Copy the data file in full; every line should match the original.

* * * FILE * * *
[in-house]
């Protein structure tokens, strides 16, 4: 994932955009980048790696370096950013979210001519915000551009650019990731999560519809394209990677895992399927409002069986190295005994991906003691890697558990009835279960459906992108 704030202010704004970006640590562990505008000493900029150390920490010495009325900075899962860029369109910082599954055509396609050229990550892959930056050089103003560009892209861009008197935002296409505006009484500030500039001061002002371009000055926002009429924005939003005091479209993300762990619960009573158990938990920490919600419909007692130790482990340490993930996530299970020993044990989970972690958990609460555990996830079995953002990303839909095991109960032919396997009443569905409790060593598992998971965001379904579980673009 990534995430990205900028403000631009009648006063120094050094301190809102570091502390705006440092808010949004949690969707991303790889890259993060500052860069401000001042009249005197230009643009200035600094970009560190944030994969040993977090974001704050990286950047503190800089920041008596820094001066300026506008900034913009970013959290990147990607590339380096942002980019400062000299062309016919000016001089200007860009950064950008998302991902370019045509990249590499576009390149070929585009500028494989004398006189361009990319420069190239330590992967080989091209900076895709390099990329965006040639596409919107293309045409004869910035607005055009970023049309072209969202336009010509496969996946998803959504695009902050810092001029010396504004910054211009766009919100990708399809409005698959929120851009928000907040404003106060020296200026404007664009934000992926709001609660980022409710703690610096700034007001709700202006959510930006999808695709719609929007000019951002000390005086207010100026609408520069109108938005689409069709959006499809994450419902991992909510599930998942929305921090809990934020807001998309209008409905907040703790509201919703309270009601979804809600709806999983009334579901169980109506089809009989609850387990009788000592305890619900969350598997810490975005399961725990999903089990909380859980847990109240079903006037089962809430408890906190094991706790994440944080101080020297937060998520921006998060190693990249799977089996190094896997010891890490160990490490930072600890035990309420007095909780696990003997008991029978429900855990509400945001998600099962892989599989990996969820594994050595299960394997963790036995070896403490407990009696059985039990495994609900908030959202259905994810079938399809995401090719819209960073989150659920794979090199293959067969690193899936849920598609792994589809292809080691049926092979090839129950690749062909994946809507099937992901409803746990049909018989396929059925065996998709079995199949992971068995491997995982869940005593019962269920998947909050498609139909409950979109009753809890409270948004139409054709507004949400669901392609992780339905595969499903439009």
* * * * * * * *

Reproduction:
[in-house]
């Protein structure tokens, strides 16, 4: 994932955009980048790696370096950013979210001519915000551009650019990731999560519809394209990677895992399927409002069986190295005994991906003691890697558990009835279960459906992108 704030202010704004970006640590562990505008000493900029150390920490010495009325900075899962860029369109910082599954055509396609050229990550892959930056050089103003560009892209861009008197935002296409505006009484500030500039001061002002371009000055926002009429924005939003005091479209993300762990619960009573158990938990920490919600419909007692130790482990340490993930996530299970020993044990989970972690958990609460555990996830079995953002990303839909095991109960032919396997009443569905409790060593598992998971965001379904579980673009 990534995430990205900028403000631009009648006063120094050094301190809102570091502390705006440092808010949004949690969707991303790889890259993060500052860069401000001042009249005197230009643009200035600094970009560190944030994969040993977090974001704050990286950047503190800089920041008596820094001066300026506008900034913009970013959290990147990607590339380096942002980019400062000299062309016919000016001089200007860009950064950008998302991902370019045509990249590499576009390149070929585009500028494989004398006189361009990319420069190239330590992967080989091209900076895709390099990329965006040639596409919107293309045409004869910035607005055009970023049309072209969202336009010509496969996946998803959504695009902050810092001029010396504004910054211009766009919100990708399809409005698959929120851009928000907040404003106060020296200026404007664009934000992926709001609660980022409710703690610096700034007001709700202006959510930006999808695709719609929007000019951002000390005086207010100026609408520069109108938005689409069709959006499809994450419902991992909510599930998942929305921090809990934020807001998309209008409905907040703790509201919703309270009601979804809600709806999983009334579901169980109506089809009989609850387990009788000592305890619900969350598997810490975005399961725990999903089990909380859980847990109240079903006037089962809430408890906190094991706790994440944080101080020297937060998520921006998060190693990249799977089996190094896997010891890490160990490490930072600890035990309420007095909780696990003997008991029978429900855990509400945001998600099962892989599989990996969820594994050595299960394997963790036995070896403490407990009696059985039990495994609900908030959202259905994810079938399809995401090719819209960073989150659920794979090199293959067969690193899936849920598609792994589809292809080691049926092979090839129950690749062909994946809507099937992901409803746990049909018989396929059925065996998709079995199949992971068995491997995982869940005593019962269920998947909050498609139909409950979109009753809890409270948004139409054709507004949400669901392609992780339905595969499903439009």